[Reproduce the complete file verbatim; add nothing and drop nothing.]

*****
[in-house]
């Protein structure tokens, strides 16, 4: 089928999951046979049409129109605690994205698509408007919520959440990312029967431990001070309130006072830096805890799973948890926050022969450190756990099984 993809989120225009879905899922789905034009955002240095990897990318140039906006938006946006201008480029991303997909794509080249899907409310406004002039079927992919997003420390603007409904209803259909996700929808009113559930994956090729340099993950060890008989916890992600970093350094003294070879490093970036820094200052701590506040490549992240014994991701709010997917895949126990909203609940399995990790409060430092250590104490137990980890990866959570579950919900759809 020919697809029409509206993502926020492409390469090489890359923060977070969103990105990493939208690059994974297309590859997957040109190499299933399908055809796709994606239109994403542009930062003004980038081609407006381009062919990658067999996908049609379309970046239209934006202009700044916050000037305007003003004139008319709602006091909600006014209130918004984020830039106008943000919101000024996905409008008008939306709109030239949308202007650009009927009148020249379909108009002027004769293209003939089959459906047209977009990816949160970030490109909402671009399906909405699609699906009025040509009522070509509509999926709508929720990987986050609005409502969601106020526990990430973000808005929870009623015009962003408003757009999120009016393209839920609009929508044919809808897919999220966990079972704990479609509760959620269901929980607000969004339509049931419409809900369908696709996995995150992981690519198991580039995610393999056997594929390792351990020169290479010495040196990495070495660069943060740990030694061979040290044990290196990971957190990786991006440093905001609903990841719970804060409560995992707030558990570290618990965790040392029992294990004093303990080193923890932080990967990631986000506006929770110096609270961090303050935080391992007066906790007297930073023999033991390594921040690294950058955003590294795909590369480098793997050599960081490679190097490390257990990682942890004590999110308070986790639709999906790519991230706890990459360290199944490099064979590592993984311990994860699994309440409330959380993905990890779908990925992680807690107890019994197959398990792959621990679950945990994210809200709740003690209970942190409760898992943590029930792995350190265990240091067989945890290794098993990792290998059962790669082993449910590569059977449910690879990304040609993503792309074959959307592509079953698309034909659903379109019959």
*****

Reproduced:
[in-house]
């Protein structure tokens, strides 16, 4: 089928999951046979049409129109605690994205698509408007919520959440990312029967431990001070309130006072830096805890799973948890926050022969450190756990099984 993809989120225009879905899922789905034009955002240095990897990318140039906006938006946006201008480029991303997909794509080249899907409310406004002039079927992919997003420390603007409904209803259909996700929808009113559930994956090729340099993950060890008989916890992600970093350094003294070879490093970036820094200052701590506040490549992240014994991701709010997917895949126990909203609940399995990790409060430092250590104490137990980890990866959570579950919900759809 020919697809029409509206993502926020492409390469090489890359923060977070969103990105990493939208690059994974297309590859997957040109190499299933399908055809796709994606239109994403542009930062003004980038081609407006381009062919990658067999996908049609379309970046239209934006202009700044916050000037305007003003004139008319709602006091909600006014209130918004984020830039106008943000919101000024996905409008008008939306709109030239949308202007650009009927009148020249379909108009002027004769293209003939089959459906047209977009990816949160970030490109909402671009399906909405699609699906009025040509009522070509509509999926709508929720990987986050609005409502969601106020526990990430973000808005929870009623015009962003408003757009999120009016393209839920609009929508044919809808897919999220966990079972704990479609509760959620269901929980607000969004339509049931419409809900369908696709996995995150992981690519198991580039995610393999056997594929390792351990020169290479010495040196990495070495660069943060740990030694061979040290044990290196990971957190990786991006440093905001609903990841719970804060409560995992707030558990570290618990965790040392029992294990004093303990080193923890932080990967990631986000506006929770110096609270961090303050935080391992007066906790007297930073023999033991390594921040690294950058955003590294795909590369480098793997050599960081490679190097490390257990990682942890004590999110308070986790639709999906790519991230706890990459360290199944490099064979590592993984311990994860699994309440409330959380993905990890779908990925992680807690107890019994197959398990792959621990679950945990994210809200709740003690209970942190409760898992943590029930792995350190265990240091067989945890290794098993990792290998059962790669082993449910590569059977449910690879990304040609993503792309074959959307592509079953698309034909659903379109019959």